EC, June 2020
The scope of the study is to assess the impacts of the different policy options identified in view of choosing the most cost-effective policy option that ensures a high level of health and safety. The geographic scope of this study was the 2019 composition of the European Union (i.e. including the UK) and the EEA as a whole.3 It also examined relevant existing laws and initiatives at international level, especially in significant market such as the US, Japan, South Korea and China, as well as how international standards contribute to the competitiveness of the European machinery sector.
The issues to be addressed, identified by the REFIT evaluation, were:
These three main issues were further developed and targeted to the concrete aspects that were identified as needs to a revision. These aspects fed into the development of the policy options to assess, described in more detail in this report. They included:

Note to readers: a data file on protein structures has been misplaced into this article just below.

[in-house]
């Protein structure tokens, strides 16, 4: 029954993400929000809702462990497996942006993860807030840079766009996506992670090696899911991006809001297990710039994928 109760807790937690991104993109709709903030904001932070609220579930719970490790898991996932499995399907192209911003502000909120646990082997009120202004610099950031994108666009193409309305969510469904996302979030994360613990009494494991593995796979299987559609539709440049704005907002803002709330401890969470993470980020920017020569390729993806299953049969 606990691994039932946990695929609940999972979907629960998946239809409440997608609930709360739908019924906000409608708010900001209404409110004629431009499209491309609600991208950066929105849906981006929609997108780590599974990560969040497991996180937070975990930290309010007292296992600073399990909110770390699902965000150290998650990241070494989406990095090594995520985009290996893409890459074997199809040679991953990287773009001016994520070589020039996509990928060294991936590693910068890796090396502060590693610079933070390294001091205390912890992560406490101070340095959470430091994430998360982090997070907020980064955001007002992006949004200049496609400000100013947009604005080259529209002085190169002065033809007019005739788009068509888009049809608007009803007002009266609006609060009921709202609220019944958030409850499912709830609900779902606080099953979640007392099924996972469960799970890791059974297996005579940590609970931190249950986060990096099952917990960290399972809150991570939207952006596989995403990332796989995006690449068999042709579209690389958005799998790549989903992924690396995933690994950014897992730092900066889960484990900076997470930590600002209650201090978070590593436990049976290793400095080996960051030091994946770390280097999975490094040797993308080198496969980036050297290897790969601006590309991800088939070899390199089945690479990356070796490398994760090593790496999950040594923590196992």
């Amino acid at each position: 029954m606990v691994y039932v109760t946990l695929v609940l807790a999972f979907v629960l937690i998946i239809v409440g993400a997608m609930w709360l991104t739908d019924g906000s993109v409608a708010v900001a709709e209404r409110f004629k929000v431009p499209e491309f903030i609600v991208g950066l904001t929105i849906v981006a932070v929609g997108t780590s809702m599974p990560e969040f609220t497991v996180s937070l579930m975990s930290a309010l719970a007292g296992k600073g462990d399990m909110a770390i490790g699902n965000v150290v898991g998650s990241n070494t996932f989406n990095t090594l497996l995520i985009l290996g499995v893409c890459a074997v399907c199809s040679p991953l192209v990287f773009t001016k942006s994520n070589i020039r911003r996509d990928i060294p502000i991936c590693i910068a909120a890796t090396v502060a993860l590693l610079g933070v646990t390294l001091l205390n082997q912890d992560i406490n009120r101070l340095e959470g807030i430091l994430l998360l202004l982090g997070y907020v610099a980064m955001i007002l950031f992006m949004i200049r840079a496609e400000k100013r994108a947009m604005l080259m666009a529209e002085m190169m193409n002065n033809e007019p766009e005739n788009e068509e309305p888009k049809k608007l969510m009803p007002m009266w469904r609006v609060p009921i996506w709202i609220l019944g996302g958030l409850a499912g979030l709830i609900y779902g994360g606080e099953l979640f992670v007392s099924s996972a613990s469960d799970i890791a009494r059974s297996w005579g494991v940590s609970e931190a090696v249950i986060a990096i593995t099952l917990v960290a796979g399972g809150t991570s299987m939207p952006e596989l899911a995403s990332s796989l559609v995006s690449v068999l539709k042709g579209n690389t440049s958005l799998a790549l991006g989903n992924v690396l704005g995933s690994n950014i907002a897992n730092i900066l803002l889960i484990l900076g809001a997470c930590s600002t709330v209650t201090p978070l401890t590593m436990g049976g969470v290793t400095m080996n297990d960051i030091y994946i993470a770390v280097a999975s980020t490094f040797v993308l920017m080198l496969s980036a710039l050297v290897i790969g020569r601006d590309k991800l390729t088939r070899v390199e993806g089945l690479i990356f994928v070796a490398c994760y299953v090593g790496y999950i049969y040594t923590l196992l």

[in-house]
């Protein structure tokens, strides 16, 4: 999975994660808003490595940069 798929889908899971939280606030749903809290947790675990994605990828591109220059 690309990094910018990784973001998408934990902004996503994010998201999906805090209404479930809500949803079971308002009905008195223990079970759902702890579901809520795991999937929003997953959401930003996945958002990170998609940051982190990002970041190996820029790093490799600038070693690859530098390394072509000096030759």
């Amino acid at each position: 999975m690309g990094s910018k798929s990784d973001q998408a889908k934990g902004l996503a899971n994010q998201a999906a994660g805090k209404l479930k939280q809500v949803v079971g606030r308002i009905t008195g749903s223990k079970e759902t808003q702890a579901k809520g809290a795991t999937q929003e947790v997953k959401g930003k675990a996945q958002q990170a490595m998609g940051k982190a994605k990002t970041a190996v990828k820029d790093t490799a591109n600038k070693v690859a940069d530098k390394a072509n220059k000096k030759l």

- Addressing new challenges and risks posed by technological developments in digitisation;
- Addressing in detail the problems identified during the evaluation of the Machinery
Directive, with a concrete focus on the following aspects:
- A missing alignment of the Machinery Directive to the New Legislative Framework (NLF);
- Adapting the scope and definitions, in particular with regards to the list of lowvoltage products excluded and the definition of Partly Completed Machinery, as well as the threshold speed of slow-speed lifts and the relationship with the Pressure Equipment Directive;
- Adapting the requirements for fully enclosed carrier or hold-to-run control with regards to slow-speed lifts; and
- Allowing digital formats for documentation.
- Modifying Annex IV on high-risk machinery and their conformity assessment with internal checks; and
- Conversion of the Directive into a Regulation.
Throughout the assessment study, other aspects were raised by stakeholders that could be considered for a revision. These have also been summarised in the report. However, a more in-depth assessment of those aspects may be conducted in the future, if needed.
As specified in the Terms of Reference, this report presents the main results of the fieldwork and analysis conducted. Following the format outlined in the Toolbox 12 under the Better Regulation Guidelines, the report is divided into the following chapters: